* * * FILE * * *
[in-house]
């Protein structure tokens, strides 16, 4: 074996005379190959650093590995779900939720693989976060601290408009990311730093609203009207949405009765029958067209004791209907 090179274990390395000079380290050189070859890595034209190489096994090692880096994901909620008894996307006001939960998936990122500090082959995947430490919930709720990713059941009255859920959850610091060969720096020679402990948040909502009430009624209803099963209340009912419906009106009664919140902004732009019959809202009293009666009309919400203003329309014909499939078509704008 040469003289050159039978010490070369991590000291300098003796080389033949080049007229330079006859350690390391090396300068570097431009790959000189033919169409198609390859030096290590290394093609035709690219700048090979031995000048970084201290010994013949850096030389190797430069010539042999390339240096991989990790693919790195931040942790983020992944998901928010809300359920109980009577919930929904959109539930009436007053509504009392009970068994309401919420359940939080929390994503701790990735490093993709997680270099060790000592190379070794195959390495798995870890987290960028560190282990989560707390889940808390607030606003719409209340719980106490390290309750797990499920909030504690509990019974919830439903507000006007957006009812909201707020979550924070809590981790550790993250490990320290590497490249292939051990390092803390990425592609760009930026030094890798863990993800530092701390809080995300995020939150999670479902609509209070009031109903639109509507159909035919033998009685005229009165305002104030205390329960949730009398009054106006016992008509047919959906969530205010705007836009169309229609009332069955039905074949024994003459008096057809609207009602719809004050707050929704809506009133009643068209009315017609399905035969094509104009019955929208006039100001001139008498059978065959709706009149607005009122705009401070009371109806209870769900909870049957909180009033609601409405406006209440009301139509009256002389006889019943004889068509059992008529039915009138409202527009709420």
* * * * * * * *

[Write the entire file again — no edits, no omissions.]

[in-house]
């Protein structure tokens, strides 16, 4: 074996005379190959650093590995779900939720693989976060601290408009990311730093609203009207949405009765029958067209004791209907 090179274990390395000079380290050189070859890595034209190489096994090692880096994901909620008894996307006001939960998936990122500090082959995947430490919930709720990713059941009255859920959850610091060969720096020679402990948040909502009430009624209803099963209340009912419906009106009664919140902004732009019959809202009293009666009309919400203003329309014909499939078509704008 040469003289050159039978010490070369991590000291300098003796080389033949080049007229330079006859350690390391090396300068570097431009790959000189033919169409198609390859030096290590290394093609035709690219700048090979031995000048970084201290010994013949850096030389190797430069010539042999390339240096991989990790693919790195931040942790983020992944998901928010809300359920109980009577919930929904959109539930009436007053509504009392009970068994309401919420359940939080929390994503701790990735490093993709997680270099060790000592190379070794195959390495798995870890987290960028560190282990989560707390889940808390607030606003719409209340719980106490390290309750797990499920909030504690509990019974919830439903507000006007957006009812909201707020979550924070809590981790550790993250490990320290590497490249292939051990390092803390990425592609760009930026030094890798863990993800530092701390809080995300995020939150999670479902609509209070009031109903639109509507159909035919033998009685005229009165305002104030205390329960949730009398009054106006016992008509047919959906969530205010705007836009169309229609009332069955039905074949024994003459008096057809609207009602719809004050707050929704809506009133009643068209009315017609399905035969094509104009019955929208006039100001001139008498059978065959709706009149607005009122705009401070009371109806209870769900909870049957909180009033609601409405406006209440009301139509009256002389006889019943004889068509059992008529039915009138409202527009709420």